Phelps vs. Cavic: A tantalizing rematch in Rome

Aug 1, 2009 - 9:08 AM By PAUL NEWBERRY AP National Writer

ROME(AP) -- Michael Phelps is the tortoise. It takes him a while to get going, but when he finally works up a head of steam - look out!

Milorad Cavic is the hare. He zips away from the starting block like one of those scooters you see all over Rome, then just hopes there's enough left in the tank for the return trip.

It's time again to see which method works best.

The Phelps way produced gold at the Beijing Olympics, though you'll never persuade Cavic he actually touched second. He's been stewing for a rematch in the 100-meter butterfly ever since Phelps pulled out a hundredth-of-a-second win at the Water Cube, ad-libbing an extra stroke to somehow get to the wall ahead of the gliding Serbian.

"They know I'm a player," Cavic said Friday, one day ahead of his rematch with Phelps at the world championships. "They know I've got a great deal of speed."

He gave a tantalizing glimpse of that speed in the semifinals, snatching away Phelps' world record and nearly becoming the first swimmer to break 50 seconds in the event.

But they don't give gold in the semis. The only race that really matters is Saturday night.

"You learn there are moments to be at your best," said Phelps' coach, Bob Bowman.

Cavic set the world record of 50.01 in the semis, while Phelps was perfectly happy with being the second-fastest qualifier at 50.48. That puts them side-by-side in the final.

"I didn't want to go out so fast, but I had so much energy in my body that I couldn't help it," said Cavic, who broke Phelps' world mark of 50.22. "I'm capable of swimming under 50, which would be enough to win the gold."

As for Phelps, "that was exactly what he wanted to do," Bowman said. "He had a lot of energy left and he felt good about it."

If Phelps needs any extra motivation, he can turn to Cavic's own words.

His rival shot down complaints from the Phelps camp about competing in an inferior suit, even offering to buy him one of the polyurethane models responsible for most of the world records at the Foro Italico. The Serbian wears such a suit, the Arena X-Glide, while Phelps has stuck with his year-old Speedo LZR Racer.

"There's three options for Michael," Cavic said. "The first option is to use the suit that he's wearing, the second option is to get one of these (polyurethane) suits, which I guarantee Arena will provide him within the hour, as soon as he wants. The third option would actually be a dream of mine, to have the whole final everybody swimming in briefs. I swear to God, this is it, this is what I want, but this is the most unrealistic of all scenarios."

Phelps' reply?

"I'm wearing this," he said, pointing to his LZR Racer. "If he wants to wear a different suit, he can throw this one on."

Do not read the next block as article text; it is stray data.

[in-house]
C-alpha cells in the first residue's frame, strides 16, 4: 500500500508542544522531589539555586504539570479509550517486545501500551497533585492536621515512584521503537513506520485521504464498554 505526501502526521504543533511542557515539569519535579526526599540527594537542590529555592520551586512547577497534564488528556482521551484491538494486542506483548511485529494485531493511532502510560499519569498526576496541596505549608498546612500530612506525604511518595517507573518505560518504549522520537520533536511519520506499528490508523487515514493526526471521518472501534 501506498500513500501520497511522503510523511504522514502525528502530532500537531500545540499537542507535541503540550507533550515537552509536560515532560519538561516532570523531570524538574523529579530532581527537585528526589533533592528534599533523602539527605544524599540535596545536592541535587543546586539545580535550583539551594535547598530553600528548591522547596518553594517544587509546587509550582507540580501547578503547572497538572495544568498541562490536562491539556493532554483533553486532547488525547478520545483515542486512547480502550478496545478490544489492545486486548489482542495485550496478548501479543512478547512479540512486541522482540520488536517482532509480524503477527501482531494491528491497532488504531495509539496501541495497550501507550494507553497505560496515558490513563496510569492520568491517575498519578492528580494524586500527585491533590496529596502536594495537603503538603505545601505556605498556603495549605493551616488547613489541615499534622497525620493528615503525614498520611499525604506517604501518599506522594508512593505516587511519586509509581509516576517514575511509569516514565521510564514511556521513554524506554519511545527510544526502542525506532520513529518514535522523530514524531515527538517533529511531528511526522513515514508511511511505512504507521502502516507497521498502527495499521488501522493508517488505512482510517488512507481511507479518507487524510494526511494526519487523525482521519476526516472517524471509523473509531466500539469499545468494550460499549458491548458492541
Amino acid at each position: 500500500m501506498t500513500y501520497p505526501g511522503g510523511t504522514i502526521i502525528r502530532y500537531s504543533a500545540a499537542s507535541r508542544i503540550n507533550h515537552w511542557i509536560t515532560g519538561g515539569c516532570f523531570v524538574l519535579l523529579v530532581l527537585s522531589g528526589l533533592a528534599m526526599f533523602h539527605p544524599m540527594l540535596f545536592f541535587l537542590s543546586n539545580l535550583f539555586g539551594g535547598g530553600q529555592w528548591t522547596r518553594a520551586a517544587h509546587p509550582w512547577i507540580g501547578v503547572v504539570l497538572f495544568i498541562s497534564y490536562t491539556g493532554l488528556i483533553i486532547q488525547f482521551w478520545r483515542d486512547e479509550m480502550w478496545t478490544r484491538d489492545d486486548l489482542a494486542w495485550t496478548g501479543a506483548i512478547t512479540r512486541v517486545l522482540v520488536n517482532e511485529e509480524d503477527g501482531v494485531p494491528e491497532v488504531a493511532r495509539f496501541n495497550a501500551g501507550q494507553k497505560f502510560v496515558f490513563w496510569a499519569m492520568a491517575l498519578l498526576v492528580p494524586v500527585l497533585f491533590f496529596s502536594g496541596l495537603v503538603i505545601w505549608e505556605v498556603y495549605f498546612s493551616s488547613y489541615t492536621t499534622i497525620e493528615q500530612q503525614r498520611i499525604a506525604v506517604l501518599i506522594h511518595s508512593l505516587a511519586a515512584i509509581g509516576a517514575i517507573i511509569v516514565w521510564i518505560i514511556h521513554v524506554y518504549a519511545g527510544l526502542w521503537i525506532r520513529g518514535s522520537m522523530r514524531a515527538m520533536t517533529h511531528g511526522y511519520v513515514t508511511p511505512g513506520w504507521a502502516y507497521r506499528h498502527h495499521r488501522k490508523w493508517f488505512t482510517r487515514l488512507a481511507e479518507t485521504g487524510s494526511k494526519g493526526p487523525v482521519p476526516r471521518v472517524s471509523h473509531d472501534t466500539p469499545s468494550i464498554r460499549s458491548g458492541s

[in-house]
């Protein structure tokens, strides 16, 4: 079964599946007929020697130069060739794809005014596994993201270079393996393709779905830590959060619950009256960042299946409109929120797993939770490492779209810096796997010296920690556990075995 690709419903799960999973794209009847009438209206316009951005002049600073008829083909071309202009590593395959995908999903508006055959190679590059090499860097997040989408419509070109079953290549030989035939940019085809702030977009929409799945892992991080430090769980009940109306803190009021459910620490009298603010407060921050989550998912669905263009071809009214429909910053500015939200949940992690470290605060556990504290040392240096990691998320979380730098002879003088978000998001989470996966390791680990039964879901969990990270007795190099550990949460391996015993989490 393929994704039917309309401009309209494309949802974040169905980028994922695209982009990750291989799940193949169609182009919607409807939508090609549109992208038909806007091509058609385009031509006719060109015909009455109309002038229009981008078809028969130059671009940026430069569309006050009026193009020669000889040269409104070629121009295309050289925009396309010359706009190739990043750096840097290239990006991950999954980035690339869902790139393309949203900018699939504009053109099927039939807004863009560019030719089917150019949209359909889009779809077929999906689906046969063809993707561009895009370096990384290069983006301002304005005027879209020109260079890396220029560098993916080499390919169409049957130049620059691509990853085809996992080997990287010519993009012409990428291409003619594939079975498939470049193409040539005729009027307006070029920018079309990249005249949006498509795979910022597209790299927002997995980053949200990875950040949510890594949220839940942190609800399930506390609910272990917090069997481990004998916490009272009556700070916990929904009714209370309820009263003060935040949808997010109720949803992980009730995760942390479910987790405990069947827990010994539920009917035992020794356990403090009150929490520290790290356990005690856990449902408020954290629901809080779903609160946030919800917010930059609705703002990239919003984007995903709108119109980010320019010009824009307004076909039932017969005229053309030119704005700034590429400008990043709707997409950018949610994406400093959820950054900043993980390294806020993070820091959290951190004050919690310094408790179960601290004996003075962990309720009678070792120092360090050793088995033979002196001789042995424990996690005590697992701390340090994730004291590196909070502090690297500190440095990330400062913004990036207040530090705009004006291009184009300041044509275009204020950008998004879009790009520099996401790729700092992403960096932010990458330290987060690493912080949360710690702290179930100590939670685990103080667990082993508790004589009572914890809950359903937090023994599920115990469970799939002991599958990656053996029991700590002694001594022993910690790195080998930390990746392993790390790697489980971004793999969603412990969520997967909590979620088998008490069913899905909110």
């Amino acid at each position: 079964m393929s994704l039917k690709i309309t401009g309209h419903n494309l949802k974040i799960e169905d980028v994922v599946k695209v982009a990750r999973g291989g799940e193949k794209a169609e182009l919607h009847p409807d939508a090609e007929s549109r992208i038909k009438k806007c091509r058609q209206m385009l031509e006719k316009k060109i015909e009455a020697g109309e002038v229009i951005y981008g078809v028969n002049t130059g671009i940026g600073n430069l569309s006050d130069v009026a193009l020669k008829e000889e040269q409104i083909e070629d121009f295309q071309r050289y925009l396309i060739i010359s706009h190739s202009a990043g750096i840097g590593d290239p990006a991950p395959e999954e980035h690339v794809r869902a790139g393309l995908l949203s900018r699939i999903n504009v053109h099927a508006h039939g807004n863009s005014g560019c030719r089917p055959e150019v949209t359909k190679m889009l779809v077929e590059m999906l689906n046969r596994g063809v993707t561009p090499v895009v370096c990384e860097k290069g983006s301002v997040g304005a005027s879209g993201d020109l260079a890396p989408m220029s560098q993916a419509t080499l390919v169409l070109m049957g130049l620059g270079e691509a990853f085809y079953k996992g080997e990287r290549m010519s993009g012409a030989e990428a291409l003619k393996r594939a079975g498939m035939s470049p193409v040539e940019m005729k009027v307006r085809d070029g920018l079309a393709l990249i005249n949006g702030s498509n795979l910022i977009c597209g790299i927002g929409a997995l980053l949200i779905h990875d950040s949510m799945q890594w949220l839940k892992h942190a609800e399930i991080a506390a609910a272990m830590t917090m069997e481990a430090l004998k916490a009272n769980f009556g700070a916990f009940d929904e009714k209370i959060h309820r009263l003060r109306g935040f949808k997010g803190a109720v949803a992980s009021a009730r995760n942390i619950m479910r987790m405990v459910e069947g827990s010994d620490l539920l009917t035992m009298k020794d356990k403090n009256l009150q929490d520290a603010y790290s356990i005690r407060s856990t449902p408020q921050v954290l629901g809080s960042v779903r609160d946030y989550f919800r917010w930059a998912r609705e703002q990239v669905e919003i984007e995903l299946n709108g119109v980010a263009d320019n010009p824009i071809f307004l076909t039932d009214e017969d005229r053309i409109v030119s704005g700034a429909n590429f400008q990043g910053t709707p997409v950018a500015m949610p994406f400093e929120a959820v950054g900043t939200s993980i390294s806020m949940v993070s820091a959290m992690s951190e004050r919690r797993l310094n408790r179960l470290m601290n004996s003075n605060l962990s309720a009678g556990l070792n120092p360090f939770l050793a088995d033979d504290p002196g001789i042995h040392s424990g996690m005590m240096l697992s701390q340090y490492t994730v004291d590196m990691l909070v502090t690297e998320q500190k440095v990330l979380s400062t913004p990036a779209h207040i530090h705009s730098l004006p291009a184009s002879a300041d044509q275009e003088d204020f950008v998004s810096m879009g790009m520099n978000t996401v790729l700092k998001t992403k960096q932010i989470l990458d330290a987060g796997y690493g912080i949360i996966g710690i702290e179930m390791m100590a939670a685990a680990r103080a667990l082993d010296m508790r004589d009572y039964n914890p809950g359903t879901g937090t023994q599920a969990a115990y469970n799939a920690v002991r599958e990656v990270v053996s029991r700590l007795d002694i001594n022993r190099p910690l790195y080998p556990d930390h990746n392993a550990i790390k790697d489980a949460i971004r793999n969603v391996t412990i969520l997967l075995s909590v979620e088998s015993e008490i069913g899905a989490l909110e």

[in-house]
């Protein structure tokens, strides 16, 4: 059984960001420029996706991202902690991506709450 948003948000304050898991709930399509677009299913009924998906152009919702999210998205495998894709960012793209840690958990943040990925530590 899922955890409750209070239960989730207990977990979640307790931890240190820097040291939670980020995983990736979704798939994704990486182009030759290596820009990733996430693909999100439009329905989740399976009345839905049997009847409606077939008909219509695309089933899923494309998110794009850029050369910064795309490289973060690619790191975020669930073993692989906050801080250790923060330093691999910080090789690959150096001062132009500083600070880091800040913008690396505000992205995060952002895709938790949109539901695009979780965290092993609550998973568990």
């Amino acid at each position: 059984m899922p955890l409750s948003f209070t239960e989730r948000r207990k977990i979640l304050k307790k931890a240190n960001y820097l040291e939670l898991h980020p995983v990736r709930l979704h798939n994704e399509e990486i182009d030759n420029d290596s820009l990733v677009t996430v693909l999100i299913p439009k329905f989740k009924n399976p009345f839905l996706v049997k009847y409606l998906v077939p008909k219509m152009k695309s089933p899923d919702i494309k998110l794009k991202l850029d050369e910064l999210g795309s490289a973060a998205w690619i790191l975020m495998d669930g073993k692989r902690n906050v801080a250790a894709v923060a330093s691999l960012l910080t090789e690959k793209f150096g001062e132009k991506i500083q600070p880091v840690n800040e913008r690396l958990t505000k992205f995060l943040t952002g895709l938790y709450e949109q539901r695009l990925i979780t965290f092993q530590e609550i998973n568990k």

Otherwise, Phelps refused to be dragged into any verbal sparring with Cavic.

"I try to keep most comments to myself to fire me up on the inside," Phelps said after a busy night that included winning his third gold medal of the championships, leading off for the Americans in the 800 freestyle relay. "I've had success doing that in the past, and I'm not about to start making comments now. I'll let the swimming do my talking."

Cavic takes a different approach. If there's something on his mind, he'll say it. He doesn't really care who he offends - even the guy who won eight gold medals at the Beijing Olympics.

But he also knows that Phelps is the greatest finisher in swimming.

"Everybody knows Michael Phelps is a back-half swimmer," Cavic said. "He doesn't have a great deal of speed, but he has a way of coming home, and I've got to get out after it. I have to stay in the lead. I've just got to do the best I can. I know he's coming. There's no point to even look, Michael Phelps is right there and he will be there, so just keep the head down and give it all I've got."

Less than an hour after the 100 fly semis, Phelps got the U.S. started on the 35th world record at the Foro Italico, a time of 6 minutes, 58.55 seconds in the 800 free relay - one-hundredth of a second faster than the old mark from Beijing.

Phelps was again no match for Germany's Paul Biedermann, who routed him in the 200 free and put his team more than 1 1/2 seconds ahead on the first leg. But Phelps had the better supporting cast, teaming with Ricky Berens, David Walter and Ryan Lochte to set the sixth world record of the night.

Lochte, turning in an especially gutsy swim after earlier taking bronze in the 200 backstroke, held off Russia's Alexander Sukhorukov with Phelps screaming at him from beside the starting block. When Lochte got there first, Phelps threw up both arms, then leaned over to congratulate his teammate.

All three of them deserved a hand.

"I was kind of carried by my teammates tonight," Phelps said. "I was probably a half-second slower than I wanted to be. But these guys were able to take control. Lochte swam well the last 50. Ricky and David did a good job of putting us in a good spot."

Now, it's time for Phelps to go to work on his own.

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